After our special visit to the Gordon Museum, we went on a historical tour of the Southwark area of London. I think the coolest thing of these kinds of walks is that you get to see the city in your own pace and you get to know bits and pieces of the city or history of things that you’ve heard so often but unaware of its origin. Southwark is…
south of the Thames River, an area that was considered “out of bounds” and a sort of “paradise” for things that were not allowed in the city of London. It used to be a sort of a place where travelers would stay before making an early start to go across the London Bridge to London (you could not enter or leave the city after a certain hour),. It was also like a stop-over for pilgrims on their way to Canterbury (referenced in the fictional Canterbury Tales by G. Chaucer). In more modern times, it was a warehouse district where goods for trades were deposited here before dispatch. So this part of the city has a lot interesting sides to it.
Our first stop was a bar not too far from the college building we were in earlier. This bar is special because of the crest above the front door – that crest used to be on the old London Bridge.
Then we made our way to the Borough High Street. There are several “boroughs” or districts in London. The first of which is the “borough” in Southwark and hence the name “Borough High Street” for the main street here and the “Borough Market” which we will visit in another post. The Borough High Street used to be packed with traveler’s “inns” that housed travelers in and out of the city. Although most of the original “inns” are gone now, you could still see alleys like this that show you this was once the entrance leading into an inn. the wood planks on the walls were used to protect the mud brick wall from carriages that bumped into it or scraped it.
There used to be an inn called the Queens Head Inn here. You can still see the path that horse-drawn carriages took. What was significant about this place was that the Inn used to be owned (actually he inherited) by a man named John Harvard. He decided that managing an inn was not the business for him so he sold the inn and took his fortune to America. This was the man who donated money to the university that we now call the Harvard University.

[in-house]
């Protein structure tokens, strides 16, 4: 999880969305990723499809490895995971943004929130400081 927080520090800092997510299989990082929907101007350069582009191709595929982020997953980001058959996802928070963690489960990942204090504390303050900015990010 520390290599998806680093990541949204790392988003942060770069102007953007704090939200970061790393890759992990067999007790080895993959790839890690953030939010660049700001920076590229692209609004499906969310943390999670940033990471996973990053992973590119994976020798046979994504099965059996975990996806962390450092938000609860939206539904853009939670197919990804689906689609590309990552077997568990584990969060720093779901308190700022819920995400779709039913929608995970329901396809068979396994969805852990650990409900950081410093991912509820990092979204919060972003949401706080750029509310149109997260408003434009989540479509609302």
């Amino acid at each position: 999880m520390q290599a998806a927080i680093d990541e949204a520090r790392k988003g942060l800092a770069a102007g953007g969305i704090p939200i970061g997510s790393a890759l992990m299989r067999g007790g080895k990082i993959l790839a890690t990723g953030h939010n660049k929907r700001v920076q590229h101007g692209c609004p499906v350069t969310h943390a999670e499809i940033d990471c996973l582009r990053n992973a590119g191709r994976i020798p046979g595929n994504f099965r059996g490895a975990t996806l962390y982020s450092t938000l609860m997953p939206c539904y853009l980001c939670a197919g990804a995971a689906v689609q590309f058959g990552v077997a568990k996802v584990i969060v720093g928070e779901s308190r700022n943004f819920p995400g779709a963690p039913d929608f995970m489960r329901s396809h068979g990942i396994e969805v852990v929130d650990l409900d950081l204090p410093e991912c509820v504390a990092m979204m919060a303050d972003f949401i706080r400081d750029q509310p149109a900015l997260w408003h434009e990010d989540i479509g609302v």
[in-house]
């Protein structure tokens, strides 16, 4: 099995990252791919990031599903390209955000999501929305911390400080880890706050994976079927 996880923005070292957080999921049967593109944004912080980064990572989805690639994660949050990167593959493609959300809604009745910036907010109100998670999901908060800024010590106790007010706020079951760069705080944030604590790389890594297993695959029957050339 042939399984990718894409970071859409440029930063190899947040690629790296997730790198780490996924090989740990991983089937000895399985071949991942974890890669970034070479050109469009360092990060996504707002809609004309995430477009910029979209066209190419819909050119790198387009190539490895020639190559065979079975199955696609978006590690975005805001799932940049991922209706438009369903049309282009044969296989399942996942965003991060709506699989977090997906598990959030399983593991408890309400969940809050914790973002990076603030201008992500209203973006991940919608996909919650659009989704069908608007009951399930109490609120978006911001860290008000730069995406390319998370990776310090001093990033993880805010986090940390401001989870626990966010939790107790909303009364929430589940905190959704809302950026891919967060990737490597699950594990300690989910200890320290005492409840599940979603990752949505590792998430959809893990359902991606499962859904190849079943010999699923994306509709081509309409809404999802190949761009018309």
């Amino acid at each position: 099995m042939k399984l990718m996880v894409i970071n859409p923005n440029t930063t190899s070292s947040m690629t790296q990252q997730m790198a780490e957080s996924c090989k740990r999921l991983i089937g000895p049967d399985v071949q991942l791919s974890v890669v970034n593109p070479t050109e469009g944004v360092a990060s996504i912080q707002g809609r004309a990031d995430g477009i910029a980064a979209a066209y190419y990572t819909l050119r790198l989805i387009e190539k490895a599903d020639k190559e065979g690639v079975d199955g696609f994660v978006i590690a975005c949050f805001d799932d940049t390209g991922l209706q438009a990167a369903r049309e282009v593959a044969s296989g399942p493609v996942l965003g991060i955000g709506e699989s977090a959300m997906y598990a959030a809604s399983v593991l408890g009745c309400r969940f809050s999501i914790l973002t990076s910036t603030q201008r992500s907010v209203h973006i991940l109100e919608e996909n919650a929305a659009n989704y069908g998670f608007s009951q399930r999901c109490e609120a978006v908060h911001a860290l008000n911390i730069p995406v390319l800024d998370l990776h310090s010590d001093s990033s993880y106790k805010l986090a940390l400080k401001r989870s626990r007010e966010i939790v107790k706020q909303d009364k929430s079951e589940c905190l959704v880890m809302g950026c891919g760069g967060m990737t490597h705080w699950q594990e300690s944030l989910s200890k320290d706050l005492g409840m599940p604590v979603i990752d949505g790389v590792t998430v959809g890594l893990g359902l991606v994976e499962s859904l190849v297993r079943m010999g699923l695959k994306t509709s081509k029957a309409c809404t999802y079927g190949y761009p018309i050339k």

Along the Borough High Street, there were still bits and pieces of some inns preserved and transformed.
In the Elizabethan time, theatre troops would perform in the “courtyard” area of an inn or a bar so that they could collect money from people as they enter the courtyard to see what was the performance about.
Later on the theatre troops thought the bars and inns were taking way too much of what they earned and they had little to pay the performers. So the idea of building one’s own theatre came about. So the first theatre was called… The Theatre. It had galleries like this bar (you could see similar things in the Globe Theatre as well). The names of seating area in theaters like “gallery” and “stalls” that we are so familiar with nowadays pretty much have their origin from this tradition.
Walking on to another street, this magnificent building used to be a place where traders in the brewing industry traded hop (called the Hop Exchange). The building is now an office complex.
We made our way to the famous Borough Market. This busy market is best known as a food market. It probably started in the 13th-century with the amount of trade going on in the area. So it has quite a bit of history. Now you can get all kinds of interesting food here but keep in mind it’s a bit of a tourist attraction so expect the prices to be a bit high (maybe) and the crowd on weekends!
Part of the Borough Market under the bridge.
The cathedral that was built because a city couldn’t be called a city without a cathedral. The nearest ones to the area before that time were too far away so people just decided to build one half way in between. This is supposedly a pretty church. We didn’t go inside but our guide highly recommended it.
Southwark in its old days has its interesting reputation for being the “fun place to be”. So prostitution was no exception and was huge here. The ironic part was that among all the craze stood the palace of a bishop. A holy man, the Bishop of Winchester, turned a blind eye on the activities that went around in his territory because some said he was receiving some money from the brothels.
Apparently another famous place that has the origin for a word that is often used to refer to a prison is the Clink Prison. This used to be the place where people who did bad things (or things that the bishop didn’t approve of) got thrown into. They were not given food and were basically left to die there. The cage hanging outside of the prison was where they used to put the dead, rotten bodies of prisoners to show the public this is what happens if you do bad things. Now this place is a museum that tells you all the history of this notorious prison.
We walked along some streets and found ourselves in front of the Financial Times building. We were there because directly opposite from this building was the place where the original Globe Theatre from Shakespeare’s time once stood.
Our last stop of the walk was pass the new reconstructed Globe Theatre and Tate Modern.
As there were no tube stations nearby really, we decided to walk across the Millennium Bridge to go to the tube station on the other side of the river. The dome in the distance is the famous St. Paul Cathedral. A magnificent building that managed to survive the bombardments during they world wars.
That completed our special excursion of the day!